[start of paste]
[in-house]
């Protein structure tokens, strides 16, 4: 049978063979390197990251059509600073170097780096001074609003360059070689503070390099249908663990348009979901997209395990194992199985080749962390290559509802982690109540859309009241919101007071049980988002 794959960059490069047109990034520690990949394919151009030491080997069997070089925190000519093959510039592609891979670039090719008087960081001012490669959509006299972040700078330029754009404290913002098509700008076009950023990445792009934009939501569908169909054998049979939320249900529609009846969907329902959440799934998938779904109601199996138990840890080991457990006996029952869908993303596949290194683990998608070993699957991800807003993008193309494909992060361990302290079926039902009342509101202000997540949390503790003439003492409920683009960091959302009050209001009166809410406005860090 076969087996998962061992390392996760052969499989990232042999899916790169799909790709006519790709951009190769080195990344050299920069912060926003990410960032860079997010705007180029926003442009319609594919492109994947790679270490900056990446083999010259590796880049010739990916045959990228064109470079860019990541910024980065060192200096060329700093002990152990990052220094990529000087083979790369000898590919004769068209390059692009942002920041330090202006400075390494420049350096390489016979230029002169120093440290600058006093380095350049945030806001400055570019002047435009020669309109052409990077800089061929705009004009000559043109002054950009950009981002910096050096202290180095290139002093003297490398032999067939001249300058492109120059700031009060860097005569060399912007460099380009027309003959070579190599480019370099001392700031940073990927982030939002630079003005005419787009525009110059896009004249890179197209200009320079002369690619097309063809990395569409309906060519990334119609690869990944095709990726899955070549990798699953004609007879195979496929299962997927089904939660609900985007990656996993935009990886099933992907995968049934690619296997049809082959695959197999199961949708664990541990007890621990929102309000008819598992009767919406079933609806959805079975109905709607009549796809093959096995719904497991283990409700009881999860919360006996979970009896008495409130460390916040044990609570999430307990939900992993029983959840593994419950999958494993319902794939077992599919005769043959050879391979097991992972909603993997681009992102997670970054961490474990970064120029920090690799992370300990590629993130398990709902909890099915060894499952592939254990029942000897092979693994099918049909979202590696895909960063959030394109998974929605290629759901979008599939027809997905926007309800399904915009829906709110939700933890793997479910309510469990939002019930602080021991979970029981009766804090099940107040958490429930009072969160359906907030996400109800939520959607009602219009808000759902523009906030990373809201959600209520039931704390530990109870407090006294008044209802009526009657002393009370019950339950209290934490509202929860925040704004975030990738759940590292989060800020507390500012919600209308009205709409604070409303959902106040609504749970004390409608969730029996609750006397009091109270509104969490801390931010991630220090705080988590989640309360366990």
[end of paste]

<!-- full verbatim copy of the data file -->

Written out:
[in-house]
């Protein structure tokens, strides 16, 4: 049978063979390197990251059509600073170097780096001074609003360059070689503070390099249908663990348009979901997209395990194992199985080749962390290559509802982690109540859309009241919101007071049980988002 794959960059490069047109990034520690990949394919151009030491080997069997070089925190000519093959510039592609891979670039090719008087960081001012490669959509006299972040700078330029754009404290913002098509700008076009950023990445792009934009939501569908169909054998049979939320249900529609009846969907329902959440799934998938779904109601199996138990840890080991457990006996029952869908993303596949290194683990998608070993699957991800807003993008193309494909992060361990302290079926039902009342509101202000997540949390503790003439003492409920683009960091959302009050209001009166809410406005860090 076969087996998962061992390392996760052969499989990232042999899916790169799909790709006519790709951009190769080195990344050299920069912060926003990410960032860079997010705007180029926003442009319609594919492109994947790679270490900056990446083999010259590796880049010739990916045959990228064109470079860019990541910024980065060192200096060329700093002990152990990052220094990529000087083979790369000898590919004769068209390059692009942002920041330090202006400075390494420049350096390489016979230029002169120093440290600058006093380095350049945030806001400055570019002047435009020669309109052409990077800089061929705009004009000559043109002054950009950009981002910096050096202290180095290139002093003297490398032999067939001249300058492109120059700031009060860097005569060399912007460099380009027309003959070579190599480019370099001392700031940073990927982030939002630079003005005419787009525009110059896009004249890179197209200009320079002369690619097309063809990395569409309906060519990334119609690869990944095709990726899955070549990798699953004609007879195979496929299962997927089904939660609900985007990656996993935009990886099933992907995968049934690619296997049809082959695959197999199961949708664990541990007890621990929102309000008819598992009767919406079933609806959805079975109905709607009549796809093959096995719904497991283990409700009881999860919360006996979970009896008495409130460390916040044990609570999430307990939900992993029983959840593994419950999958494993319902794939077992599919005769043959050879391979097991992972909603993997681009992102997670970054961490474990970064120029920090690799992370300990590629993130398990709902909890099915060894499952592939254990029942000897092979693994099918049909979202590696895909960063959030394109998974929605290629759901979008599939027809997905926007309800399904915009829906709110939700933890793997479910309510469990939002019930602080021991979970029981009766804090099940107040958490429930009072969160359906907030996400109800939520959607009602219009808000759902523009906030990373809201959600209520039931704390530990109870407090006294008044209802009526009657002393009370019950339950209290934490509202929860925040704004975030990738759940590292989060800020507390500012919600209308009205709409604070409303959902106040609504749970004390409608969730029996609750006397009091109270509104969490801390931010991630220090705080988590989640309360366990």